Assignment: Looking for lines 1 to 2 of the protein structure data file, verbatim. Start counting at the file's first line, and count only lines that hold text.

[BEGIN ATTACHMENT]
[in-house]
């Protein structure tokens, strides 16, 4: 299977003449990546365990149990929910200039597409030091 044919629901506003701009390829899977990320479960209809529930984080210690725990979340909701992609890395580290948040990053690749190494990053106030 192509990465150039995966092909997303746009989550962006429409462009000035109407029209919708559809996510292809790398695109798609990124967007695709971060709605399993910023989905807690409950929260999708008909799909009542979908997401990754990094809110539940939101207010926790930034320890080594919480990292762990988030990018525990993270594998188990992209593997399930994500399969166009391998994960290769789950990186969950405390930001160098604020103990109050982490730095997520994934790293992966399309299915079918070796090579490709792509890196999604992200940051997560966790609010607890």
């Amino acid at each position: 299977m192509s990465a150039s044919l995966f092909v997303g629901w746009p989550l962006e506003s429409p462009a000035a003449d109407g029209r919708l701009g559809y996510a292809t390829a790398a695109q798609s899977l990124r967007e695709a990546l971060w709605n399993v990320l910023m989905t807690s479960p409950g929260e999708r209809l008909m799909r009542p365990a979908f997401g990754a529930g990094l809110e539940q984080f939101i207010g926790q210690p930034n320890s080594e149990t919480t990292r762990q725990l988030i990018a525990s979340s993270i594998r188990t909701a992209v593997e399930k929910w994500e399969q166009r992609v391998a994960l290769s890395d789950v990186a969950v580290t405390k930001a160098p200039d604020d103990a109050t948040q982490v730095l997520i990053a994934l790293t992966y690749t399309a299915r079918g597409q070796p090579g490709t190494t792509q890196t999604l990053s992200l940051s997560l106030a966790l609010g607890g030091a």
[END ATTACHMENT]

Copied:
[in-house]
């Protein structure tokens, strides 16, 4: 299977003449990546365990149990929910200039597409030091 044919629901506003701009390829899977990320479960209809529930984080210690725990979340909701992609890395580290948040990053690749190494990053106030 192509990465150039995966092909997303746009989550962006429409462009000035109407029209919708559809996510292809790398695109798609990124967007695709971060709605399993910023989905807690409950929260999708008909799909009542979908997401990754990094809110539940939101207010926790930034320890080594919480990292762990988030990018525990993270594998188990992209593997399930994500399969166009391998994960290769789950990186969950405390930001160098604020103990109050982490730095997520994934790293992966399309299915079918070796090579490709792509890196999604992200940051997560966790609010607890």